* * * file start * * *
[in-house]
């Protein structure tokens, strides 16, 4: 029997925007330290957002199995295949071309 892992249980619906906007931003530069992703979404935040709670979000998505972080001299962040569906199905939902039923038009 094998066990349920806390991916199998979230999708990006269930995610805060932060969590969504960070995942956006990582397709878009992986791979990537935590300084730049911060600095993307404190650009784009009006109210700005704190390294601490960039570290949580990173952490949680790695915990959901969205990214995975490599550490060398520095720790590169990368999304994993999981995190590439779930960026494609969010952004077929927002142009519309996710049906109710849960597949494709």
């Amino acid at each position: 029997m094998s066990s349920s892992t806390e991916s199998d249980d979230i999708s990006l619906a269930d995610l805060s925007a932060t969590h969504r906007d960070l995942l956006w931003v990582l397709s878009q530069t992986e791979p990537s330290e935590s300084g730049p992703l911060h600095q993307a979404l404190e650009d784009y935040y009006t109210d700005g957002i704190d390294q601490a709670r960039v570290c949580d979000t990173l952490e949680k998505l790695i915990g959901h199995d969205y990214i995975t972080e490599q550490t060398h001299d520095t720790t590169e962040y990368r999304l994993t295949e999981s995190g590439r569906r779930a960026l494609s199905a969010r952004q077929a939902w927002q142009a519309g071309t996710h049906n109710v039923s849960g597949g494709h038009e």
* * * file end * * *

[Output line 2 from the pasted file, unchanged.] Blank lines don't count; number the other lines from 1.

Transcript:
């Protein structure tokens, strides 16, 4: 029997925007330290957002199995295949071309 892992249980619906906007931003530069992703979404935040709670979000998505972080001299962040569906199905939902039923038009 094998066990349920806390991916199998979230999708990006269930995610805060932060969590969504960070995942956006990582397709878009992986791979990537935590300084730049911060600095993307404190650009784009009006109210700005704190390294601490960039570290949580990173952490949680790695915990959901969205990214995975490599550490060398520095720790590169990368999304994993999981995190590439779930960026494609969010952004077929927002142009519309996710049906109710849960597949494709």